Reflections on hard drive failure...

I lost a hard drive this weekend. Complete failure. Baby pictures - gone. Vacation pictures - gone. Music and movies - gone. Designs and concepts - gone.

Thankfully, I had just replaced the machine and transferred the contents of the drive to my new MacBook. When I set up the old computer - a four-year-old G4 iMac - to use as a second machine, that’s when the hard drive failed. There was no advance warning. One day it was fine. The next day, nothing.

In the end, I lost nothing. But I gained a new respect for backup and archives. (Admittedly, just thinking about what I could have lost made me sick.) So I’ve been giving some significant thought how to implement an effective home backup plan.

My backup plan

I’ve always kept backups. I’ve just never been very organized about it. I have a two spare hard drives that have copies of most of our images. And I have some DVDs I burned as project archives. But there was no overarching strategy other than if I have a bunch of copies, I’m not likely to lose anything.

Figure out what you need to protect. The first step for me was to figure out what I needed to backup. A quick scan of my hard drive finds tons of things I’d rather not live without. As more and more of our lives become digital, our hard drives are packed with critical data… Thousands of digital pictures of our children and home movies. iTunes music and video purchases. Projects and documents. For me, those files total about 85 GB (and continuously growing).

Find a daily backup solution. I’m always adding digital pictures, new music and new files. So it’s important to have some sort of daily strategy for backup.

As a Mac user with the newest version of OS X, I can use Apple’s Time Machine application. Time Machine makes a copy of every thing on your hard drive and updates it hourly. The only thing you need to do is plug in an external hard drive and turn it on. Time Machine takes care of the rest.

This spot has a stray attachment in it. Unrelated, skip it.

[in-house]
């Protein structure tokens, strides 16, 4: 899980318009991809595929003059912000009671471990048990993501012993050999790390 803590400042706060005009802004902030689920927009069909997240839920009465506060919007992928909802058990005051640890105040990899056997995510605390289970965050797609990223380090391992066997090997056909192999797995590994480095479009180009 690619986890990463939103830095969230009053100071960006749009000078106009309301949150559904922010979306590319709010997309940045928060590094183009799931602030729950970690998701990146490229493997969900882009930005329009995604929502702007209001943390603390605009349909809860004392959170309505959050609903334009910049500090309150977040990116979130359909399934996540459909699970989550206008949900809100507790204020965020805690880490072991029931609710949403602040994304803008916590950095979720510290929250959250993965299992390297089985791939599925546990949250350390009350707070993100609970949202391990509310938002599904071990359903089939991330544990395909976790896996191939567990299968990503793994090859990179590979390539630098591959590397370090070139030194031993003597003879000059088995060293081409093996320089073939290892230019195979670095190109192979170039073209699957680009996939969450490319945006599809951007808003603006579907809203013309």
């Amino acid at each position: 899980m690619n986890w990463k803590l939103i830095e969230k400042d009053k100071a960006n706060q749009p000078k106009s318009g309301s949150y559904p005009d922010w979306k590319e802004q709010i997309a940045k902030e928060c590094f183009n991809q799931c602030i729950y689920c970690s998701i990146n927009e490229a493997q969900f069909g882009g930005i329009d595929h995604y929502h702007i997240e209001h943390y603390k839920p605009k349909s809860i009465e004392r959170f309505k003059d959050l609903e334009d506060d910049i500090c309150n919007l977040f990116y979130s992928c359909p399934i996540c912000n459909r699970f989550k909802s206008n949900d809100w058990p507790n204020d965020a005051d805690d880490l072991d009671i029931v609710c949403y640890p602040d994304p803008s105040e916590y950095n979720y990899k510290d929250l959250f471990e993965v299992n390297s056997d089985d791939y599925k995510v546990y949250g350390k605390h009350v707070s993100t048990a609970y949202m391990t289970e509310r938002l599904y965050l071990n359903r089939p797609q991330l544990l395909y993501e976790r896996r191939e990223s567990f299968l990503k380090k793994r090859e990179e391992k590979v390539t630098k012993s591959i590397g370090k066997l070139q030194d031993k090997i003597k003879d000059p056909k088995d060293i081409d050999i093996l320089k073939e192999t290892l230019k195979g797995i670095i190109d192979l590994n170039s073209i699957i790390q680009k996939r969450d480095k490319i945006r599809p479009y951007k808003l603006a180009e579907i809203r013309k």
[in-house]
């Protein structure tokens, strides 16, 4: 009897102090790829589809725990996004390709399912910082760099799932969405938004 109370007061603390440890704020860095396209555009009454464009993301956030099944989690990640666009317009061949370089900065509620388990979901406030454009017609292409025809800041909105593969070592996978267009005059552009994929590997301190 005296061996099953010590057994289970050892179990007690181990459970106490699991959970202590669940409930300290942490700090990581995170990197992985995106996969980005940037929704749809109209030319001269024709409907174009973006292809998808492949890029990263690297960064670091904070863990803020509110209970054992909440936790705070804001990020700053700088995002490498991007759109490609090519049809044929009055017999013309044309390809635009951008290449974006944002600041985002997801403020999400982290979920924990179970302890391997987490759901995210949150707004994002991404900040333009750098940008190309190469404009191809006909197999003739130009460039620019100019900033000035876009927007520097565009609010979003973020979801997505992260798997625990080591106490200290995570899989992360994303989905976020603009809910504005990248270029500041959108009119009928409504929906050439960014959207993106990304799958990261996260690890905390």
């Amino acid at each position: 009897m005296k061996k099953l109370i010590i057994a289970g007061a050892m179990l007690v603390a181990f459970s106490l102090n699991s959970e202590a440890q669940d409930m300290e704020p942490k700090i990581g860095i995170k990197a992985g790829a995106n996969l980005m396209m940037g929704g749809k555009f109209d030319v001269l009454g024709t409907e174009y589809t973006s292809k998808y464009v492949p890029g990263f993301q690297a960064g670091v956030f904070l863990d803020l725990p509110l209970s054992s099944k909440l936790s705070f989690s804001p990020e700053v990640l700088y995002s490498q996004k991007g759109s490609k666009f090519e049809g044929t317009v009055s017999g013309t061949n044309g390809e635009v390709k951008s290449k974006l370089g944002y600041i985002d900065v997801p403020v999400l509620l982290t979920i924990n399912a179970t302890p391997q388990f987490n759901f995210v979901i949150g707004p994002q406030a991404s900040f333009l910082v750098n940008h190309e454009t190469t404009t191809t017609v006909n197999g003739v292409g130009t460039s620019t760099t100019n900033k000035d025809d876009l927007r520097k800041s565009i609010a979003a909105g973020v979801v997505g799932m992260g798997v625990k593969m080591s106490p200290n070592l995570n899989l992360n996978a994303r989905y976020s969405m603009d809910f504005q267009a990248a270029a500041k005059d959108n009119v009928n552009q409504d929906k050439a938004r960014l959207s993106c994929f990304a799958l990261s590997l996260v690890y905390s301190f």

Time Machine in action. Travel back in time and recover your files.

If you accidently delete a file, Time Machine lets you easily restore it. Or you can restore your drive should your main hard drive fail.

If you aren’t on a Mac or have an older version of the Mac OS, there are lots of options available… but find something that works effortlessly. The last thing you want to do is spend significant time managing your back up strategy.

Off-site backup. Okay, so a daily backup solution protects you from hard drive failure or accidental deletion. But what happens if something happens to your entire house… fire, flood, lightning?

Well, that’s were an off-site backup comes in. A copy of your files, stored at another location that would be safe in the event that original - and your local backup - is destroyed.

I used Apple’s Backup software - part of MobileMe - to make a 22 DVD backup of all of my photos, videos and music. That stack of DVD’s now safely resides at my office. My plan is to update it once a month.

The more data you have, the harder it is to do an off-site backup. Burning 22 DVD’s took forever. And it may be easier to buy an external hard drive and keep it at an off-site location.

There are also online services that allow for remote storage. With the volume of data that I have, I’m not sure that it’s an option. But if you don’t have thousands of digital pictures, videos or music, it may be a great option.

Understand the difference between backups and archives. Backups are copies of files that continue to reside on your hard drive. Archives are copies of files that you delete after you have made the copy.

I have a few DVD’s that I have burned as archives. Mainly old projects that I will never open again, but because I’m a digital pack rat, I keep copies. If you want your archives completely protected, make a second copy and keep it with your off-site backups.

Never underestimate the “Random Backup.” Occasionally, when presented with a really important file, I’ll make a random copy on a server (like MobileMe or Backpack). Or maybe throw a copy on a flash drive… or a CD… If I stick to my plan, I’ll never need it… but just in case, I like to make that random backup. What can I say? It makes me feel better.

The lesson

You never know when you are going to have a hard drive failure. Or have some other data loss. Developing a backup plan is a very easy thing to put off, but in the end, the security of knowing that your critical data is safe is worth the effort.